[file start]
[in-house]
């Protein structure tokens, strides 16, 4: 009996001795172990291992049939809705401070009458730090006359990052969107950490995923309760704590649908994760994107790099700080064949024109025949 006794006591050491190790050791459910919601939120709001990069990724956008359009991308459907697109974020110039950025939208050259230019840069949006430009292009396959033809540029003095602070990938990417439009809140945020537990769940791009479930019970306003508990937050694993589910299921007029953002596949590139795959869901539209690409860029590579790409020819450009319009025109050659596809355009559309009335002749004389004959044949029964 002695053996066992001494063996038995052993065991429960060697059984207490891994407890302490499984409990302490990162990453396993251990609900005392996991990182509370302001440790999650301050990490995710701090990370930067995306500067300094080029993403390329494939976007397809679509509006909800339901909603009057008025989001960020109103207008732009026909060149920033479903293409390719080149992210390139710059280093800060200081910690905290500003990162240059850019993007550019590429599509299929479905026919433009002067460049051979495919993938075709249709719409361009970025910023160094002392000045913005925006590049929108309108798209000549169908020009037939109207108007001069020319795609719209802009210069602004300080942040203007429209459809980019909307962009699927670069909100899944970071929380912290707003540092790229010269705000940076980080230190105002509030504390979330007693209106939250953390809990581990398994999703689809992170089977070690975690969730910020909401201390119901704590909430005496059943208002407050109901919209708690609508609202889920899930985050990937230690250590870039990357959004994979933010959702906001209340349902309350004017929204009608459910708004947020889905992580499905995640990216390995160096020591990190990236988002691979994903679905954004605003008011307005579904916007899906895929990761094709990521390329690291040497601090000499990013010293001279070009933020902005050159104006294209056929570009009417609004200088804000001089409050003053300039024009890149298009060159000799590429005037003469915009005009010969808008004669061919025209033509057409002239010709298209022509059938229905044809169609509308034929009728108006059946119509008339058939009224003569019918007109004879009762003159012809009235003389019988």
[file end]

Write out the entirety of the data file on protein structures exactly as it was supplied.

[in-house]
């Protein structure tokens, strides 16, 4: 009996001795172990291992049939809705401070009458730090006359990052969107950490995923309760704590649908994760994107790099700080064949024109025949 006794006591050491190790050791459910919601939120709001990069990724956008359009991308459907697109974020110039950025939208050259230019840069949006430009292009396959033809540029003095602070990938990417439009809140945020537990769940791009479930019970306003508990937050694993589910299921007029953002596949590139795959869901539209690409860029590579790409020819450009319009025109050659596809355009559309009335002749004389004959044949029964 002695053996066992001494063996038995052993065991429960060697059984207490891994407890302490499984409990302490990162990453396993251990609900005392996991990182509370302001440790999650301050990490995710701090990370930067995306500067300094080029993403390329494939976007397809679509509006909800339901909603009057008025989001960020109103207008732009026909060149920033479903293409390719080149992210390139710059280093800060200081910690905290500003990162240059850019993007550019590429599509299929479905026919433009002067460049051979495919993938075709249709719409361009970025910023160094002392000045913005925006590049929108309108798209000549169908020009037939109207108007001069020319795609719209802009210069602004300080942040203007429209459809980019909307962009699927670069909100899944970071929380912290707003540092790229010269705000940076980080230190105002509030504390979330007693209106939250953390809990581990398994999703689809992170089977070690975690969730910020909401201390119901704590909430005496059943208002407050109901919209708690609508609202889920899930985050990937230690250590870039990357959004994979933010959702906001209340349902309350004017929204009608459910708004947020889905992580499905995640990216390995160096020591990190990236988002691979994903679905954004605003008011307005579904916007899906895929990761094709990521390329690291040497601090000499990013010293001279070009933020902005050159104006294209056929570009009417609004200088804000001089409050003053300039024009890149298009060159000799590429005037003469915009005009010969808008004669061919025209033509057409002239010709298209022509059938229905044809169609509308034929009728108006059946119509008339058939009224003569019918007109004879009762003159012809009235003389019988």